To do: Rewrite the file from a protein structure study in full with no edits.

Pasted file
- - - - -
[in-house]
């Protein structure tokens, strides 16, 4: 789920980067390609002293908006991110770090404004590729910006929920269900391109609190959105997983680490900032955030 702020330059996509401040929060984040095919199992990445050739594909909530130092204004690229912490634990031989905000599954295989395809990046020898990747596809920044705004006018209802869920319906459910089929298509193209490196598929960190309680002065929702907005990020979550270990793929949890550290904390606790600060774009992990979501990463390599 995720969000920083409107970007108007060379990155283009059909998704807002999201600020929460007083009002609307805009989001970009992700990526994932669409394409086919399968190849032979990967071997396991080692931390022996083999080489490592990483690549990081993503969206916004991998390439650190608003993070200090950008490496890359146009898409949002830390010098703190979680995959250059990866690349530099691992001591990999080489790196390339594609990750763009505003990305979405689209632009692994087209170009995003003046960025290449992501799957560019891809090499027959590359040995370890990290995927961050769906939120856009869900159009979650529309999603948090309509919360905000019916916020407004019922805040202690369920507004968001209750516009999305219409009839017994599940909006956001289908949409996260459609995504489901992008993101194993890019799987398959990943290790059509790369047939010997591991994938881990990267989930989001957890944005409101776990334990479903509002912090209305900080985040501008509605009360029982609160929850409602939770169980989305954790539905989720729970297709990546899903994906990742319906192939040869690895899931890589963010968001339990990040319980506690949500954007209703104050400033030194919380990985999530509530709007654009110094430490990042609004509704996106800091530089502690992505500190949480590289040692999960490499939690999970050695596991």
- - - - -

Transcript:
[in-house]
């Protein structure tokens, strides 16, 4: 789920980067390609002293908006991110770090404004590729910006929920269900391109609190959105997983680490900032955030 702020330059996509401040929060984040095919199992990445050739594909909530130092204004690229912490634990031989905000599954295989395809990046020898990747596809920044705004006018209802869920319906459910089929298509193209490196598929960190309680002065929702907005990020979550270990793929949890550290904390606790600060774009992990979501990463390599 995720969000920083409107970007108007060379990155283009059909998704807002999201600020929460007083009002609307805009989001970009992700990526994932669409394409086919399968190849032979990967071997396991080692931390022996083999080489490592990483690549990081993503969206916004991998390439650190608003993070200090950008490496890359146009898409949002830390010098703190979680995959250059990866690349530099691992001591990999080489790196390339594609990750763009505003990305979405689209632009692994087209170009995003003046960025290449992501799957560019891809090499027959590359040995370890990290995927961050769906939120856009869900159009979650529309999603948090309509919360905000019916916020407004019922805040202690369920507004968001209750516009999305219409009839017994599940909006956001289908949409996260459609995504489901992008993101194993890019799987398959990943290790059509790369047939010997591991994938881990990267989930989001957890944005409101776990334990479903509002912090209305900080985040501008509605009360029982609160929850409602939770169980989305954790539905989720729970297709990546899903994906990742319906192939040869690895899931890589963010968001339990990040319980506690949500954007209703104050400033030194919380990985999530509530709007654009110094430490990042609004509704996106800091530089502690992505500190949480590289040692999960490499939690999970050695596991």